Creating Solutions for Literacy Problems is Not for the Faint of Heart
March 7, 2013
What really matters for early-grade reading? That’s a question we tackled in a recent paper for policy makers and other non-academic audiences, titled “Launching Successful Readers: The Role of ICT in Early-Grade Literacy Success.” Our aim was to help guide and frame discussions about how to have more effective investments in technology for early-grade literacy, in both developed and developing countries, based on research about what really matters for literacy growth.
No one disputes that many investments in technology for literacy have been ineffective at bringing about real and lasting change. At the same time, for many children and communities, literacy problems persist despite decades of trying to solve them with non-technology-based solutions. So, what’s the answer? Give up?
Of course not. We have to keep searching for solutions, and perhaps with new and evolving information and communication technologies (ICTs), there are new opportunities and supports for reading and writing, especially if we also look to the latest research on reading development and educational reform for guidance.
At this point I have to stop and admit that the idea for this paper wasn’t mine or my co-authors’ (John Bransford and Tiffany Lee at the University of Washington). Instead we’re indebted to Greg Butler, Senior Director of Microsoft’s Worldwide Education Leaders Strategy division. He proposed that one step toward helping policy makers make more effective investments for early literacy could be to help them become more informed about the research on early-grade reading. But there’s a catch, he noted: for wide readership of such a paper, it would ideally be five pages in length.
For researchers like us, that’s the kind of constraint that often makes us faint of heart. We do so prefer to be long-winded.
However, we took up the challenge, in part because we knew we could rely on excellent feedback from a group of expert reviewers from the field of reading research and from organizations such as USAID and the Joan Ganz Cooney Center. One of the conclusions of our paper is that part of the difficulty in bringing about real change for literacy outcomes is that there’s no simple answer to the question of what really matters for early-grade reading. Instead, the answer is multi-faceted, leading to multiple ways that investments designed for significant literacy change can fail:
If you want to have a real impact on children’s reading development, but you fail to support all the elements that matter, then the elements you failed to support could make your other efforts ineffective in the long run.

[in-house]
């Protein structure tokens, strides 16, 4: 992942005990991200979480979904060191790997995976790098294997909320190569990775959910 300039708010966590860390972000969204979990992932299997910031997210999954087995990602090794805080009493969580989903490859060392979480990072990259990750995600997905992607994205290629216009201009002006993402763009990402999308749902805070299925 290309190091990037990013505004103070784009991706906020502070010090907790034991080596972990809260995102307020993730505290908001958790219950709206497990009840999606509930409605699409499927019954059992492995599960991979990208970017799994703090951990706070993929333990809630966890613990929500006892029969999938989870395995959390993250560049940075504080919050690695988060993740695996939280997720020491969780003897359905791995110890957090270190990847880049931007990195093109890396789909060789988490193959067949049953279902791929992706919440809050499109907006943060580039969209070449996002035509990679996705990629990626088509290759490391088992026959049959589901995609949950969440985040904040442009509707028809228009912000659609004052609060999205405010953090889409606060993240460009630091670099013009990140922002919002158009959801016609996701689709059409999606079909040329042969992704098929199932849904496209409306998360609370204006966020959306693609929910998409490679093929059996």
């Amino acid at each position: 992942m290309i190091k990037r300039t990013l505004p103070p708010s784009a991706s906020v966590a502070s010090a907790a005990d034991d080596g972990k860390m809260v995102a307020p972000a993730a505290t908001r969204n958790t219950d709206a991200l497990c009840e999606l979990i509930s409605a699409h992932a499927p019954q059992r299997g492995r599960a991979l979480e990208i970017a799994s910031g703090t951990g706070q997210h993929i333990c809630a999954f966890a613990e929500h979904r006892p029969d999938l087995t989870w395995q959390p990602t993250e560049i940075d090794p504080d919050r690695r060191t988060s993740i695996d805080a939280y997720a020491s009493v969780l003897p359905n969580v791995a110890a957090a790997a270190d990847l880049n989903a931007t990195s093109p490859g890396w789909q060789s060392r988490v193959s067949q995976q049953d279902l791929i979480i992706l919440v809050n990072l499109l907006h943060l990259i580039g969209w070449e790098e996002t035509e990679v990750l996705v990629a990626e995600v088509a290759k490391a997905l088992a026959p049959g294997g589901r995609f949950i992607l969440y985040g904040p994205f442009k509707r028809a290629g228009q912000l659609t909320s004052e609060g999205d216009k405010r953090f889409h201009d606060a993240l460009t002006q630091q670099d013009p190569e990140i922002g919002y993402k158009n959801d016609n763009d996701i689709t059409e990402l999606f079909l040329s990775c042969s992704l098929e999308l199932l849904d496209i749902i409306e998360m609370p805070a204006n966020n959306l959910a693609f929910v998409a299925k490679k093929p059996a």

We agree completely with Kathleen Roskos and Susan Neuman when they wrote in a recent paper, “literacy education is not for the faint-hearted,” and we would only add that the sentiment may apply even more strongly to those who also take up the challenge of finding technological solutions, especially for communities facing difficulties for technology implementations of any kind.
And yet… we also believe that research suggests the promise for real solutions through technology is there. Does this mean that every piece of technology or software must address every aspect of what matters for early-grade reading? Not at all. But it does mean that policy makers must coordinate solutions across vendors (of both technology and non-technology solutions) to ensure that their strategy for improving early-grade reading is a comprehensive one. The strategy should include a set of solutions that will remove existing barriers to all the key factors for success in early-grade literacy, and it must also address general implementation challenges. Finally, policy makers need to include a plan for evaluating and adjusting the strategy once it is in place.
In the end, we did not meet the challenge of the five-page limit; our paper is eight pages long. But we hope it distills the research on early-grade reading with enough brevity for wide readership and enough details to help inform future conversations about more effective investments in technology for early-grade reading.
We’d love any feedback. What are the things we did not cover that policy makers really need to know about early-grade reading? What are other barriers to successful early-grade reading, and what are other barriers to making technology solutions feasible for different children and communities? We hope to learn more from the strong-hearted folks out there working toward solutions to these challenges.